Sunday News: From the Editorial pages

quillpen.jpg

ACT NOW ON CRITICAL ELECTION NEEDS TO ASSURE FULL VOTING IN NOVEMBER: North Carolina is due $22.6 million in federal funding for election technology, security and COVID-19 safety as well as other voting related needs. But the state must come up with about $4.4 million to match. In one of the legislature’s recently passed COVID-19 response bills, it specifically prevents the state board from using any of its own funds for the match. The legislature needs to either quickly appropriate the matching funds or give the elections board a way to access those federal funds. The additional money is critical. It will help assure our polling places are safe, voters have several ways to cast ballots and as many voters as possible participate in our democracy. It shouldn’t be a matter of partisan bickering or shenanigans. We need to do this quickly so the necessary planning and procedures can be in place. Further, the legislature needs to act to give local boards more flexibility to assign poll workers and set up polling places for appropriate “social distancing.”
https://www.wral.com/coronavirus/editorial-act-now-on-critical-election-needs-to-assure-full-voting-...

Renewable energy surpasses coal-burning in nation's power generation

solarfarm.jpg

The clean energy revolution is more than just a slogan:

The United States is on track to produce more electricity this year from renewable power than from coal for the first time on record, new government projections show, a transformation partly driven by the coronavirus pandemic, with profound implications in the fight against climate change.

It is a milestone that seemed all but unthinkable a decade ago, when coal was so dominant that it provided nearly half the nation’s electricity. And it comes despite the Trump administration’s three-year push to try to revive the ailing industry by weakening pollution rules on coal-burning power plants.

Please understand: It wasn't those air pollution rules that brought renewable energy to the level it is right now; it was the wise decision to harness the market and entice investors into the mix. Policies like NC's Renewable Energy Portfolio Standards created the demand that drove production and innovation, two key areas that had been dormant for wind and solar for so long. And once that process began, the costs associated with renewable energy would (naturally) drop, keeping the momentum going:

Saturday News: Jim Corona

coronavirus.jpg

NC'S AFRICAN-AMERICAN POPULATION ESPECIALLY VULNERABLE IN PANDEMIC: Where the state does know race and ethnicity, DHHS reports that 33% of confirmed cases are among African Americans and 29% are among Hispanics. Of N.C. deaths, 36% have been among African Americans, and 5% among Hispanics. According to U.S. Census estimates for July 2019, blacks make up 22% of the state’s population. Hispanics account for less than 10%. The incidence of COVID-19 in North Carolina tracks with national trends. A report by the U.S. Centers for Disease Control and Prevention in April found that blacks and Hispanics are overrepresented among hospitalizations and deaths resulting from the new coronavirus. National numbers from May show that where race and ethnicity are known, black Americans are 2.6 times more likely to die of COVID-19 than white Americans.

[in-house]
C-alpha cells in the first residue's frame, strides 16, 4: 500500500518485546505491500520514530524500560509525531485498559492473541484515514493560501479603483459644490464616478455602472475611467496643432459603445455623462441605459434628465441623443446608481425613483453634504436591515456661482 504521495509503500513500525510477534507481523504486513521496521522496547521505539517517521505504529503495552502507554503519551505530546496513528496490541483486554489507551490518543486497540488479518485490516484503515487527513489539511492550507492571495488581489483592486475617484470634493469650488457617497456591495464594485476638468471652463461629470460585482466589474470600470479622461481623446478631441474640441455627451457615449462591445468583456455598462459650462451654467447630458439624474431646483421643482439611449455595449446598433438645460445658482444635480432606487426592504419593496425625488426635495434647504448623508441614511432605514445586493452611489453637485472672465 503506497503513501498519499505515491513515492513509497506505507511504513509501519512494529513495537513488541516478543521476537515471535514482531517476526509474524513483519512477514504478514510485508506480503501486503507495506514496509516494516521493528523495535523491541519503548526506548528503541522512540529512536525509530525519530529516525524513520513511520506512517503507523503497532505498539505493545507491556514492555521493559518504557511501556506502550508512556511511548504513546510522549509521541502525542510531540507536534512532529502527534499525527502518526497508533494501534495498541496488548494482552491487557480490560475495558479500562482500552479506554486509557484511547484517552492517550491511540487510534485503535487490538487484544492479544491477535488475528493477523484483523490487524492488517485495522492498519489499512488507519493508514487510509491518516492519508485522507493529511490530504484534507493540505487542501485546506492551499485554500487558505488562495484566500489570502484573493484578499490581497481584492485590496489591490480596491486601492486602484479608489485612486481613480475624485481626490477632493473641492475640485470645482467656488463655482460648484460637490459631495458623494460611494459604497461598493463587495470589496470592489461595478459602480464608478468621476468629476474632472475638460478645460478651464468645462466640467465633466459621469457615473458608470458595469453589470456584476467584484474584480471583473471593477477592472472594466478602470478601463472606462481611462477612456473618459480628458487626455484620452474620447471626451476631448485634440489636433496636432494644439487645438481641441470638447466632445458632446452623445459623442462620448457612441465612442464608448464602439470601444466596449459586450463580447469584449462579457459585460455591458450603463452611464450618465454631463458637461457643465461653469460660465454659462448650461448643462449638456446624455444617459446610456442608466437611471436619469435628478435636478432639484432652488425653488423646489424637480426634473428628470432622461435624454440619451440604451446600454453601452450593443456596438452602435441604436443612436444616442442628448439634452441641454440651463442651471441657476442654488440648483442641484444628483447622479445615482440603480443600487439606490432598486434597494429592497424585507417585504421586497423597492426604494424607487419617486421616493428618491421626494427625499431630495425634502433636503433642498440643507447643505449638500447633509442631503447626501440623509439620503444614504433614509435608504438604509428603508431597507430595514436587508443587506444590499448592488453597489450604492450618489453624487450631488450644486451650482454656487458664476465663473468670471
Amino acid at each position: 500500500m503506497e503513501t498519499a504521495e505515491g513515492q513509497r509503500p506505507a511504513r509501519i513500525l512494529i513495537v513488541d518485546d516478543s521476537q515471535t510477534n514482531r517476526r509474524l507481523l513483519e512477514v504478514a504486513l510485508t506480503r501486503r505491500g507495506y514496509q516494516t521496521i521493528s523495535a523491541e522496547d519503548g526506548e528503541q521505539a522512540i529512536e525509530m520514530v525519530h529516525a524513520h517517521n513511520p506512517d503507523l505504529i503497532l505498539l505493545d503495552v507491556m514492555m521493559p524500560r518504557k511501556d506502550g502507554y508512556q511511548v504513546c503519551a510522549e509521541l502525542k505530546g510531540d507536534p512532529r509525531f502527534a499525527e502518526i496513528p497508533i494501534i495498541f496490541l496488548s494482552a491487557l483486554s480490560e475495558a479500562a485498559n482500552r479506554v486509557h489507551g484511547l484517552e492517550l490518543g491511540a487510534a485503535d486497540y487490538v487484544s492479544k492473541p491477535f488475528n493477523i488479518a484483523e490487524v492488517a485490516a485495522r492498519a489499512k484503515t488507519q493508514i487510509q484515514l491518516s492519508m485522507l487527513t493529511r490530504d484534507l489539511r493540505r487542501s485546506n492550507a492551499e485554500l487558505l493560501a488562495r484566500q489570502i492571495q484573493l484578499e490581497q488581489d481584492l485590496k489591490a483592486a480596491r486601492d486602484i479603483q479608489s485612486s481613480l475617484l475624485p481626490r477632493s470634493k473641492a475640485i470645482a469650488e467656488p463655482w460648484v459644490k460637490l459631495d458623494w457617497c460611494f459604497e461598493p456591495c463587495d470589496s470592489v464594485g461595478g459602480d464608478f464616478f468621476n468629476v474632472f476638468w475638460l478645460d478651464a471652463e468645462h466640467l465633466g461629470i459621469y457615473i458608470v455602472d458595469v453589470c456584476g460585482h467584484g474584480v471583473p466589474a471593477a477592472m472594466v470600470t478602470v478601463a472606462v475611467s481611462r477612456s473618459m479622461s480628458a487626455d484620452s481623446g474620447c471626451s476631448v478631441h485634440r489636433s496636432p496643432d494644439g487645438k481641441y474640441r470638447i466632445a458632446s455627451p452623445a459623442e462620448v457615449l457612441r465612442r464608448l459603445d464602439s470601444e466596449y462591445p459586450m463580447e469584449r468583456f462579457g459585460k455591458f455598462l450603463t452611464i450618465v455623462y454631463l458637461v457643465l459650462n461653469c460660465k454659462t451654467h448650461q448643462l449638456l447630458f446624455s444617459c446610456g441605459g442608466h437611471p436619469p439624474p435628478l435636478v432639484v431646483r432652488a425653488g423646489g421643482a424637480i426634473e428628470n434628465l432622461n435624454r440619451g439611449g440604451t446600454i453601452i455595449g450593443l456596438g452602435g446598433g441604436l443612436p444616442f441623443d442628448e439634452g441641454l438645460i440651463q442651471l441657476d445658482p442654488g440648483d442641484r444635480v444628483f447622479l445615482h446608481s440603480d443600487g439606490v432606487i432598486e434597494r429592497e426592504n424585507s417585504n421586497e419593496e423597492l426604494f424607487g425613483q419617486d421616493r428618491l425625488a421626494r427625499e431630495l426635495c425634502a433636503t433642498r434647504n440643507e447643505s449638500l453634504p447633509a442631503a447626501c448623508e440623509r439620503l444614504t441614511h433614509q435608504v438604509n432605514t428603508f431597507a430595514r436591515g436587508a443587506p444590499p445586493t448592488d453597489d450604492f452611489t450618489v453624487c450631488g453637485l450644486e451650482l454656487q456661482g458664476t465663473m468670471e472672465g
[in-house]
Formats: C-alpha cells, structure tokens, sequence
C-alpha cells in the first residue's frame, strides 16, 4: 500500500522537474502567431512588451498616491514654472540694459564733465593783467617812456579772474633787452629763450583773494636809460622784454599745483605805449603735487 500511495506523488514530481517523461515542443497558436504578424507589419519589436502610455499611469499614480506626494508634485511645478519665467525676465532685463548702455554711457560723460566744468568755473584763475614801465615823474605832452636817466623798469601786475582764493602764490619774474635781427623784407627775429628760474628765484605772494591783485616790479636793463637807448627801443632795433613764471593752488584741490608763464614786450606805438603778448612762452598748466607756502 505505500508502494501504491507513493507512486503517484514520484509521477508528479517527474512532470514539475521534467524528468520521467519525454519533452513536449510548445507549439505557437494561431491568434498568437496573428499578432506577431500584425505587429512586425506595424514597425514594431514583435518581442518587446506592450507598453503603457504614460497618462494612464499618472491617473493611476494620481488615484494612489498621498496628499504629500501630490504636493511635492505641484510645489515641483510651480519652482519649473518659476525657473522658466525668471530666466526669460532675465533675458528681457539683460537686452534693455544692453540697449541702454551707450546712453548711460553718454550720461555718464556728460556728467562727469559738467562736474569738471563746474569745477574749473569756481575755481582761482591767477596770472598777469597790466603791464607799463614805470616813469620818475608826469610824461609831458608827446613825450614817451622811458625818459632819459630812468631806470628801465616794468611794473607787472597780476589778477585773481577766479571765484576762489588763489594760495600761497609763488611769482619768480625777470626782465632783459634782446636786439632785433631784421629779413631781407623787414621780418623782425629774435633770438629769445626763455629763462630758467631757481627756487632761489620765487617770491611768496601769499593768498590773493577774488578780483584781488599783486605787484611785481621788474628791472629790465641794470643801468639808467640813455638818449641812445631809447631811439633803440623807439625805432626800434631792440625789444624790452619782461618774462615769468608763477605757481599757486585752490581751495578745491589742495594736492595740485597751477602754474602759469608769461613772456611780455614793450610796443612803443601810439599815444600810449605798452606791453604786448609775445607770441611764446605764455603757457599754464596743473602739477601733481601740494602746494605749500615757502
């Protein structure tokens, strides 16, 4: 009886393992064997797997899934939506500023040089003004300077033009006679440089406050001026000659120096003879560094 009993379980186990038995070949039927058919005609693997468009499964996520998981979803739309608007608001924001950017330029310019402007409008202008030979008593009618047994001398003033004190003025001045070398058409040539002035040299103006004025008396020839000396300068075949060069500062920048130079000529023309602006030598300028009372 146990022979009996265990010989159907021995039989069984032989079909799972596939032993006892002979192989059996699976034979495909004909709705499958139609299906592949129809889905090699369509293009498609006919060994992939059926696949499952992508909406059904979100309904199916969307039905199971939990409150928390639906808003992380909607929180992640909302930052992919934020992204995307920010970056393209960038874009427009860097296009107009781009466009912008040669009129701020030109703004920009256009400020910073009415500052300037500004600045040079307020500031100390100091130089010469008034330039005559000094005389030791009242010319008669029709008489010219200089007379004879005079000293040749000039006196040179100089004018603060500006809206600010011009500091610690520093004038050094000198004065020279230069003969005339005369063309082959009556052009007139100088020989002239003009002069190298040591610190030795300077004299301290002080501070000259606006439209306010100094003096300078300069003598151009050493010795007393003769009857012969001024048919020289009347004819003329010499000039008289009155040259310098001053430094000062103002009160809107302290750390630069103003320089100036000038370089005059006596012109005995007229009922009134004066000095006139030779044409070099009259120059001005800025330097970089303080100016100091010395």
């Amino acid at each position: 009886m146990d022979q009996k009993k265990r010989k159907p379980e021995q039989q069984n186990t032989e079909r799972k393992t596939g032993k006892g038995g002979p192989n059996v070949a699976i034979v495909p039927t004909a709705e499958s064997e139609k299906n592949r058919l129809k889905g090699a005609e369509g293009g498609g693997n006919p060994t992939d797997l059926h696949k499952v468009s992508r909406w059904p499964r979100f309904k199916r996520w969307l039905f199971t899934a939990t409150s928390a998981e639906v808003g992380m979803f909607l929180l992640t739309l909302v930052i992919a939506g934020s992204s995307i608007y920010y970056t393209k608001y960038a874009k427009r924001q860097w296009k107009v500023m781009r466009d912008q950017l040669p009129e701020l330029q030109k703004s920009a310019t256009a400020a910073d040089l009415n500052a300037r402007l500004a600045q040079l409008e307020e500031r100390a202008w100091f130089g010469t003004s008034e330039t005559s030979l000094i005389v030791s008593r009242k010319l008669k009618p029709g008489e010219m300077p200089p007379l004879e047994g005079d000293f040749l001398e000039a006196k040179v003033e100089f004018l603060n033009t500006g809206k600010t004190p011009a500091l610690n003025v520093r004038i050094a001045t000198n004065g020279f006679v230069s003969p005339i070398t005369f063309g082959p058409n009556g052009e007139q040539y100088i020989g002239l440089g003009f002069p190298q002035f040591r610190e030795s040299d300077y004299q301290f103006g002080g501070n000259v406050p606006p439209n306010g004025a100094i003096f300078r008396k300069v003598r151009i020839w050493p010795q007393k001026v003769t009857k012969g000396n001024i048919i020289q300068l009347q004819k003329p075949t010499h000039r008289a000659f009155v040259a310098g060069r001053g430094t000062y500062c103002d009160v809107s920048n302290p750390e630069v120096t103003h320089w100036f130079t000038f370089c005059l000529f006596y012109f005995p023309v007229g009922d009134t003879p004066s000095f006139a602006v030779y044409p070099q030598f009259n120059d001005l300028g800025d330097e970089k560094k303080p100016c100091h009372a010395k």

https://www.newsobserver.com/news/local/article242764381.html

Betsy DeVos is funneling virus relief to private and religious schools

betsydevos.jpg

Kakistocracy is as Kakistocracy does:

Ms. DeVos has used $180 million of those dollars to encourage states to create “microgrants” that parents of elementary and secondary school students can use to pay for educational services, including private school tuition. She has directed school districts to share millions of dollars designated for low-income students with wealthy private schools.

And she has nearly depleted the 2.5 percent of higher education funding, about $350 million, set aside for struggling colleges to bolster small colleges — many of them private, religious or on the margins of higher education — regardless of need.

Keep in mind, DeVos is doing this at the same time that state and local revenues are falling precipitously. Funding for public schools is going to be cut, if it hasn't already, but people like Betsy DeVos don't really care about the vast majority of schools and their students. She's grabbing every dollar she can for any school but those public institutions, because destroying them was her goal from the very beginning. But a lot of responsible folks are pushing back:

Friday News: Asked and answered

danforestfire.jpg

REPUBLICAN CALLS TO REOPEN IGNORE THE DEATH TOLL IN GEORGIA: Republican Lt. Gov. Dan Forest, who’s running for governor against Cooper this year, also called on Cooper earlier this week to explain why North Carolina isn’t reopening as quickly as some neighboring states. Georgia, which has a Republican governor, was one of the last states to issue a stay-at-home order. It was also one of the first to start reopening. NPR reported on Tuesday that the federal government has identified that as a worry, since intensive care units in Georgia are already nearly 80% full and reopening could create a new spike in cases. Despite both states having roughly the same population, Georgia has reported 1,523 coronavirus deaths as of Thursday — more than double the 615 deaths in North Carolina.
https://www.newsobserver.com/news/coronavirus/article242733771.html

Day 57

I've been doing a boatload of manual labor this week. Fixing a fence, digging a foundation, cleaning the shop. It's given me a lot of time to think, especially about language.

Pages

Subscribe to Front page feed